Use this URL to cite or link to this record in EThOS: http://ethos.bl.uk/OrderDetails.do?uin=uk.bl.ethos.560313
Title: Ras signalling in the fission yeast Schizosaccharomyces pombe
Author: Bond, Michael Edward
Awarding Body: University of Warwick
Current Institution: University of Warwick
Date of Award: 2012
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Abstract:
Ras signalling is vital to many cellular processes. Ras proteins mediate a vast array of cellular signalling networks, and are conserved from humans to unicellular eukaryotes. The study of ras signalling in higher eukaryotes presents a number of technical challenges, due to the presence of multiple ras isoforms, regulatory proteins and activators. The fission yeast Sz. pombe represents an ideal system for the investigation of ras signalling, as it contains a single, nonessential ras protein (Ras1). In addition, Ras1 is involved in the regulation of a number of downstream pathways. A number of studies in recent years have highlighted the role of subcellular localisation in ras signalling output. The localisation of Ras1 in Sz. pombe has also been described as key in effector selection, with Ras1 at the plasma membrane regulating mating and Ras1 at the endomembranes regulating cell morphology. This thesis describes a series of studies utilising Ras1 mutants and chimeric Ras1 proteins which display differing localisation patterns to determine the role of Ras1 localisation in signalling. The data presented herein support the notion of a revised model for the role of Ras1 localisation in signalling, suggesting that the localisation of Ras1 to the plasma membrane is key to all signalling events downstream of Ras1. This thesis also describes the characterisation of oncogenic mutants of Ras1, demonstrating the importance of signalling magnitude in functional output. In addition, the importance of Ras1 regulation in cell viability and chromosome stability is also demonstrated. Finally, the functional expression of three human ras isoforms is described, validating the use of Sz. pombe as a model system for the heterologous expression of human ras signalling components.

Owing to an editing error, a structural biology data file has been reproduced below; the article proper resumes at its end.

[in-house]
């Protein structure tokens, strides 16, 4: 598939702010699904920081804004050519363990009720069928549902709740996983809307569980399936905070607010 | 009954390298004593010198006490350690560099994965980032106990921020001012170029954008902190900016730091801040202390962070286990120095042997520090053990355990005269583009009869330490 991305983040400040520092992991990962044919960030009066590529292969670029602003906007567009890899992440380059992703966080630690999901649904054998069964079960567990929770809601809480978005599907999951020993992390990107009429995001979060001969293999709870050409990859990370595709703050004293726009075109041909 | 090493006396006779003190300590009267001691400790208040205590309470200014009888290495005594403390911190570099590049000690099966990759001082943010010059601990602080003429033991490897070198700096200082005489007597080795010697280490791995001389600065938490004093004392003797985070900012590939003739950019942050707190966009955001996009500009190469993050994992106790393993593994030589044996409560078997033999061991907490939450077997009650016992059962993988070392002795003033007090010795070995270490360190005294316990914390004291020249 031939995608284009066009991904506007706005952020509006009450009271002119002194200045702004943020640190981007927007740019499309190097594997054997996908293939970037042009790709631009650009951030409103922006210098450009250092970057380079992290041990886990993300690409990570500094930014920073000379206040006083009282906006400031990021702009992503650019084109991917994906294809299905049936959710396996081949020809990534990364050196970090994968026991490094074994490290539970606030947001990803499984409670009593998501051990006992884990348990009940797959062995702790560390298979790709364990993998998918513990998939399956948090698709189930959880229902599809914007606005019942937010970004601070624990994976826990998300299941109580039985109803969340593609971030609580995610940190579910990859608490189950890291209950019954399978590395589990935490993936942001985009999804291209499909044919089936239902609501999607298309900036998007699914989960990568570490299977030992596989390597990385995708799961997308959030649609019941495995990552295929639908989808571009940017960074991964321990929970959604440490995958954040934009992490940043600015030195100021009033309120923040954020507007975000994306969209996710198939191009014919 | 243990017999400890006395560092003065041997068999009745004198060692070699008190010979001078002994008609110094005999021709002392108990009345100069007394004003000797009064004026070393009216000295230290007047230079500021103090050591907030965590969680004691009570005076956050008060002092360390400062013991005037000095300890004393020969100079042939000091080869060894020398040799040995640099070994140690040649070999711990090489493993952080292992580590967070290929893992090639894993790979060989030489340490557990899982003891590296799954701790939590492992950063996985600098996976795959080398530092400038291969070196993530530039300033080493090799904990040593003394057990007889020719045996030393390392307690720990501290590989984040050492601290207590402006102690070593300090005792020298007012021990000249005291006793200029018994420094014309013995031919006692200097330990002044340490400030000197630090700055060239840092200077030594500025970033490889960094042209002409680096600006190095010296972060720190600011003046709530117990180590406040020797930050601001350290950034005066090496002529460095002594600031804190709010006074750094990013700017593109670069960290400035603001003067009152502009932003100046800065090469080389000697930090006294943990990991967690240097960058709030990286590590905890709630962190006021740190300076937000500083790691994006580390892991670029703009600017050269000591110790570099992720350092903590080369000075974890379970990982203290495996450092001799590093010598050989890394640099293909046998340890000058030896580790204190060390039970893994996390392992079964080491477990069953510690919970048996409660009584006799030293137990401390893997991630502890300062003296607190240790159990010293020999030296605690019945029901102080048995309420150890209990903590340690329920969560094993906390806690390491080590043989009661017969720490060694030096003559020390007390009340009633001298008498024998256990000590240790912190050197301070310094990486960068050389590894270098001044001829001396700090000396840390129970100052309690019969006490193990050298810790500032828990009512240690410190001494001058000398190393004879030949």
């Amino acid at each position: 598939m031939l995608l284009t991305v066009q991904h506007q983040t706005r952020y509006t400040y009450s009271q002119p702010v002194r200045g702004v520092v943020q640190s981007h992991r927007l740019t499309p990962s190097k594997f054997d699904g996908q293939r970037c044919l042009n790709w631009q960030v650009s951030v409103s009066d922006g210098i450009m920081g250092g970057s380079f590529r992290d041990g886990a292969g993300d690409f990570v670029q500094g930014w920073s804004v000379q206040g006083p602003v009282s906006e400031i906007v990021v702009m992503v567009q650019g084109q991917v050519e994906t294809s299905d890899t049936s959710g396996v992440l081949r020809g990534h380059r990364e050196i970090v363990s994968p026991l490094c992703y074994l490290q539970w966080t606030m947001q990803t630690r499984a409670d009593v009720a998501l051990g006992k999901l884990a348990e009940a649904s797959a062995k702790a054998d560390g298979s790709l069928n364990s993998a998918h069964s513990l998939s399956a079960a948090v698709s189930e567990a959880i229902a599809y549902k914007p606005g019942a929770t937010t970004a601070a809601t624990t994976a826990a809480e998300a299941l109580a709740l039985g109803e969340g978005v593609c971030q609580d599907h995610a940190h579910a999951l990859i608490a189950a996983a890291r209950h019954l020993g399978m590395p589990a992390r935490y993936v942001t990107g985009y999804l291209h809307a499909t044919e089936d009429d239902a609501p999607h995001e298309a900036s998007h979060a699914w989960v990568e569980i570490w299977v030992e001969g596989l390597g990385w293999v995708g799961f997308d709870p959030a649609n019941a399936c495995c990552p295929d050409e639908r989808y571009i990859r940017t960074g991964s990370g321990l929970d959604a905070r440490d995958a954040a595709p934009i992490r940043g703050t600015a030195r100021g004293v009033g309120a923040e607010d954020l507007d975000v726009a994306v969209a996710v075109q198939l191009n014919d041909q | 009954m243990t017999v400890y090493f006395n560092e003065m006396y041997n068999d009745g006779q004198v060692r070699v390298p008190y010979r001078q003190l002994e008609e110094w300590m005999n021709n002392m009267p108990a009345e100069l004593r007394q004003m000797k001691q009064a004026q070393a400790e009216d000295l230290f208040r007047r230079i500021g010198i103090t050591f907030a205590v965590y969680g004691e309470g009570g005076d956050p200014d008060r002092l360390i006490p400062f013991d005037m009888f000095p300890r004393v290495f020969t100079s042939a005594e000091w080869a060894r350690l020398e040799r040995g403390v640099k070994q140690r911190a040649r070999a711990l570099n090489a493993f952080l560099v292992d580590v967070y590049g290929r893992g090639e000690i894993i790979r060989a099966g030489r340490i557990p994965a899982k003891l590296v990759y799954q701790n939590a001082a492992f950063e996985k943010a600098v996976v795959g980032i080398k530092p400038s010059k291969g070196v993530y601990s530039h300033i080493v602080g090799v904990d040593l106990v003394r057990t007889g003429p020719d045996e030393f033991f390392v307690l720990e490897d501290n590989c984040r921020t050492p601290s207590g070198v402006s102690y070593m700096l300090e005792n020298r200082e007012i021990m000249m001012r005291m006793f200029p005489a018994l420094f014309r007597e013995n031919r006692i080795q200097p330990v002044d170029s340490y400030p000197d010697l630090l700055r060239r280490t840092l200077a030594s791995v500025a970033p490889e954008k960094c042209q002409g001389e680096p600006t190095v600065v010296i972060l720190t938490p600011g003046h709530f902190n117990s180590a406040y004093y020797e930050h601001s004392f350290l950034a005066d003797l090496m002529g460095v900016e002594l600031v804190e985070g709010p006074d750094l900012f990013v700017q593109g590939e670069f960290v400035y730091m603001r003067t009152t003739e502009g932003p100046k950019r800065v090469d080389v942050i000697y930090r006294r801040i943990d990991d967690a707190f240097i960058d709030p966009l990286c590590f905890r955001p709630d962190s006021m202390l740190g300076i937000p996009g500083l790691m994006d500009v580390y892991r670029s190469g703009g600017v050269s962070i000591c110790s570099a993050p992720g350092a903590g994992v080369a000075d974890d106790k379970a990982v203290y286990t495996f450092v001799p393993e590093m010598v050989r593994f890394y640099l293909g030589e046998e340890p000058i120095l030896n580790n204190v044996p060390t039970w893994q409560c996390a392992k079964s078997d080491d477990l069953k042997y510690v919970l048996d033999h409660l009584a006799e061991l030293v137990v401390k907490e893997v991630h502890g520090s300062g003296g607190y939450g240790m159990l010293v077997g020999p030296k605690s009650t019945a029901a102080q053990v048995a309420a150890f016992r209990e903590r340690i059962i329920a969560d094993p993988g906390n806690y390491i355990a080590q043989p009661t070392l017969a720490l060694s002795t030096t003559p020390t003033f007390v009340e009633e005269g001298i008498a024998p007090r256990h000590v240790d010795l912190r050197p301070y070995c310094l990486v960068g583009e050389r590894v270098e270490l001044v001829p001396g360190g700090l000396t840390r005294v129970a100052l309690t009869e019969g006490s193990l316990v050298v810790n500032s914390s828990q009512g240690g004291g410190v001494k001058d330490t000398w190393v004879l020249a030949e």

Supervisor: Not available Sponsor: Not available
Qualification Name: Thesis (Ph.D.) Qualification Level: Doctoral
EThOS ID: uk.bl.ethos.560313  DOI: Not available
Keywords: QP Physiology
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